Calculation of Volumetric Flow Rate and ACH with Butterfly and Openfoam


Hi @TheodorosGalanos,

After simulating airflow through the openings of a geometry (inlet and outlet have the same area, the geometry is tilted 45deg from the wind direction), I’ve been trying to calculate the Volumetric Flow Rate (and later the ACH) for the indoor volume in 2 ways:

  1. Loading probe values in butterfly, multiplying each vector by the area of the face it’s associated with. I obtain 25 m3/s for the inlet and 18 m3/s for the outlet. Which is incoherent.

  2. On Openfoam directly, creating a file in the system folder called volFlowRateSurface (find further below the content, it refers to the inlet surface stl exported from rhino into /constant/triSurface) and running the command [postProcess -func “volFlowRateSurface” -latestTime]. I obtain -13.834 m3/s for the inlet and 12.990 m3/s for the outlet. Which is roughly equal ( difference should reduce with better meshing) and coherent.

Do you know how to consider these?


/--------------------------------- C++ -----------------------------------**

  • ========= |*
  • \ / F ield | OpenFOAM: The Open Source CFD Toolbox*
  • \ / O peration | Website:*
  • \ / A nd | Version: 6*
  • \\/     M anipulation  |*


  • Calculates volumetric flow rate through a specified triangulated surface*
  • by interpolating velocity onto the triangles and integrating over the*
  • surface area. Triangles need to be small (<= cell size) for an accurate*
  • result.*


regionType sampledSurface;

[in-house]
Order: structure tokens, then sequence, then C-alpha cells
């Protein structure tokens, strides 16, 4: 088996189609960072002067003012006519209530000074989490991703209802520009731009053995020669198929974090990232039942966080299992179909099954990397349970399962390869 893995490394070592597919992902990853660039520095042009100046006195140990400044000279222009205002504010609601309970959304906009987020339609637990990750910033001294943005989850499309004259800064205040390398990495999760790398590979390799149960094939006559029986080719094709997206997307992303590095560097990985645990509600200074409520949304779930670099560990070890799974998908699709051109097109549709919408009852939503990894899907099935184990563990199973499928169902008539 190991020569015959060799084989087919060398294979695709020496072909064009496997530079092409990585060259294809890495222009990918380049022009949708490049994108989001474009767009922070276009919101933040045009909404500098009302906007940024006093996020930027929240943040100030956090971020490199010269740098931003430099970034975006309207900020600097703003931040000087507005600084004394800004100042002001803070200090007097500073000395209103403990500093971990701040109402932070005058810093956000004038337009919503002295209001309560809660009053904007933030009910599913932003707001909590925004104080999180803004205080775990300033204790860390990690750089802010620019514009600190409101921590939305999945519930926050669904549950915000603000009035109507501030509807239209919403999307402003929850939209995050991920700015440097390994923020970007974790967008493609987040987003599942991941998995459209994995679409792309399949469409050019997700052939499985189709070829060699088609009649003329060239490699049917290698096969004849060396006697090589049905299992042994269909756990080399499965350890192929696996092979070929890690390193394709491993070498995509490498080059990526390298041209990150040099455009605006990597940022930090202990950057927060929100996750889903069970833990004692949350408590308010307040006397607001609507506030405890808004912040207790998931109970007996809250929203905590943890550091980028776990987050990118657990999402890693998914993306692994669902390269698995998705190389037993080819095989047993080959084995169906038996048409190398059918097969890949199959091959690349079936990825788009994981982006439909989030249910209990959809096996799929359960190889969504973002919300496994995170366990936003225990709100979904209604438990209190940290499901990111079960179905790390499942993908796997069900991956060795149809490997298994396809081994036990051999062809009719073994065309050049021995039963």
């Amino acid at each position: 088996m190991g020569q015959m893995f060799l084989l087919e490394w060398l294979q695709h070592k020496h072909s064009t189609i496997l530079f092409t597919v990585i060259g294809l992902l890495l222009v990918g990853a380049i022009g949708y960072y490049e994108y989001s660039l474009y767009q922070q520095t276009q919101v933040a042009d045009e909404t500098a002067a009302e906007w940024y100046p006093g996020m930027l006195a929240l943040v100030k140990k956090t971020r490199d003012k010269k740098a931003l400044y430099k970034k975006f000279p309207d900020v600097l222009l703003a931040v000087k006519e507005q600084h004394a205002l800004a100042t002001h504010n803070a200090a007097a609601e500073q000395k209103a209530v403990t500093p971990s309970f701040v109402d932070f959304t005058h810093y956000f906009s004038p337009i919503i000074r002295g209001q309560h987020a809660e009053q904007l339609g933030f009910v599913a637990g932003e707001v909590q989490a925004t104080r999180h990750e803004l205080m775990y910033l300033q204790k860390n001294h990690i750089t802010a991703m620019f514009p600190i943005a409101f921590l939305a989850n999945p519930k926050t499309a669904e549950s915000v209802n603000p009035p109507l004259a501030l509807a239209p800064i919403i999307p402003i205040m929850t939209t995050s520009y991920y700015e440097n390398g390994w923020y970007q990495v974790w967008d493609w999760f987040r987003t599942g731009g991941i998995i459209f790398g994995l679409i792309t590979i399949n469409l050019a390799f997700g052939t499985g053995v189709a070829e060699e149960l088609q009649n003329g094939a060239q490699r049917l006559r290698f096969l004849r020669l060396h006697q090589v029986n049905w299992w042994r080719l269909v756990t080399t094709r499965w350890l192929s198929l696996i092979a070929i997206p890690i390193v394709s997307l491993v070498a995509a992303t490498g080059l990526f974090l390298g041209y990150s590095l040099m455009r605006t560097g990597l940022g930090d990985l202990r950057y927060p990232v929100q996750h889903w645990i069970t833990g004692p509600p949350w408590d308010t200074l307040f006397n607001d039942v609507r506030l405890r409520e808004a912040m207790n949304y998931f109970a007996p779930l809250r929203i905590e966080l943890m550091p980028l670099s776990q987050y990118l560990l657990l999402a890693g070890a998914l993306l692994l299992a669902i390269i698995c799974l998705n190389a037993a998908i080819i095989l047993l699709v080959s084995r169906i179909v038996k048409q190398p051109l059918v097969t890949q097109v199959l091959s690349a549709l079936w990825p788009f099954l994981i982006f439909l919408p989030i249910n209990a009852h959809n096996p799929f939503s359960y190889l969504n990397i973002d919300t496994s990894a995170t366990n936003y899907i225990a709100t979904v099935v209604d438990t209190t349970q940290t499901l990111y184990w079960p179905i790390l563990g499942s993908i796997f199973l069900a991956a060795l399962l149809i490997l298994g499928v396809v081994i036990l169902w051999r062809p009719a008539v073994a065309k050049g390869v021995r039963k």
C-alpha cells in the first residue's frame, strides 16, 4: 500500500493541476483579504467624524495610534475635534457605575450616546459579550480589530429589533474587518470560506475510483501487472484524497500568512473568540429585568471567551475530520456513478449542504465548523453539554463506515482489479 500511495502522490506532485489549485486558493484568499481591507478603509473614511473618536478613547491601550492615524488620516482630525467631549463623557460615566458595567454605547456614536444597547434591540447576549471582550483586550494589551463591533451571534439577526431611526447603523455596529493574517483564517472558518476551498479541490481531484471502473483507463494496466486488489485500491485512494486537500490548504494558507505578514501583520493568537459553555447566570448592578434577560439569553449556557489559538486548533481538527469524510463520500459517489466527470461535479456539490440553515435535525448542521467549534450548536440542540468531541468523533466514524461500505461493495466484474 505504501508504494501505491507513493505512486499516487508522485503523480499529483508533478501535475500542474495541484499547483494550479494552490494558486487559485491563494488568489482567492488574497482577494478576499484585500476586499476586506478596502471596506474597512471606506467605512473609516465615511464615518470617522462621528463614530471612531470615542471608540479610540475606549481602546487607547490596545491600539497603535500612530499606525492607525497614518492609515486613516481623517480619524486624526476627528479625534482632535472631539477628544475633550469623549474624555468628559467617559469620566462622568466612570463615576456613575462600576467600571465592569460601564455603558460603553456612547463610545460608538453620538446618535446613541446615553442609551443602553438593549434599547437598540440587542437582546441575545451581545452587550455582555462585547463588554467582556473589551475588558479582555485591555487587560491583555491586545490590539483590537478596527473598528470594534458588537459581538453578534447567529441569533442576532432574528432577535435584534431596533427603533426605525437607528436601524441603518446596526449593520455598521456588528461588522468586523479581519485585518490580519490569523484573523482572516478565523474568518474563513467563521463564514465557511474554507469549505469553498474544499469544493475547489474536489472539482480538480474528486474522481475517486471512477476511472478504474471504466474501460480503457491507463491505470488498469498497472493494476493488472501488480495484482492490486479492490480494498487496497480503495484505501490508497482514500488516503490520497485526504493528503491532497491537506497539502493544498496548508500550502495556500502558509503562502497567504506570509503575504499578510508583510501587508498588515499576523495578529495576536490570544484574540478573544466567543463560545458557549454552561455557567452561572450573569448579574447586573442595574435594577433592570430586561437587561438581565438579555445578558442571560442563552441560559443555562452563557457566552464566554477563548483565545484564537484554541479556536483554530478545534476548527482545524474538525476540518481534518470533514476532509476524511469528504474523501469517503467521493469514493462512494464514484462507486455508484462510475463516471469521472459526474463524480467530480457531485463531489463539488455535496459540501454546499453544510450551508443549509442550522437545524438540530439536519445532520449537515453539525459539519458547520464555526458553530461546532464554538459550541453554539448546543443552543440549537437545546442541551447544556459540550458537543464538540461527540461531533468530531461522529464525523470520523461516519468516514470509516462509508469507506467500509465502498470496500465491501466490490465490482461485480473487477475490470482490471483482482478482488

name mySurface;


  • type sampledTriSurfaceMesh;*
  • surface in.stl;*
  • source cells;*
  • interpolate true;*
  • fields*
  • (*
  •    p*
  •    phi*
  •    U*
  • );*

#includeEtc “caseDicts/postProcessing/flowRate/volFlowRateSurface.cfg”

// ************************************************************************* //

the postprocessing function


Hi Olivier,

The OF postprocessing is definitely the way to go since it is more accurate and kind of out of the box. I do think however that it will integrate every single velocity vector on the surface without caring much about direction. In this case this is fine, since it’s clear how the wind is moving, in more complex cases there might be some error.

Kind regards,


thanks for your reply.

Indeed this leads to what you mention, if through the same openings the air moves in and also out.
In butterfly /grasshopper I used a Dot product to test the vector and dispatch if going in or out.

Have no idea how can OF deal with this. If I find something , I’ll update here.



I forget the name of the function object right now but I think the way to deal with this is to create two faceSets, one slave and one master, one infront of the other, denoting the direction you’re mass flow should be calculated for (master -> slave). It’s been a while since I was looking into this, I’ll try and rediscover the function object that uses those faceSets for calculation.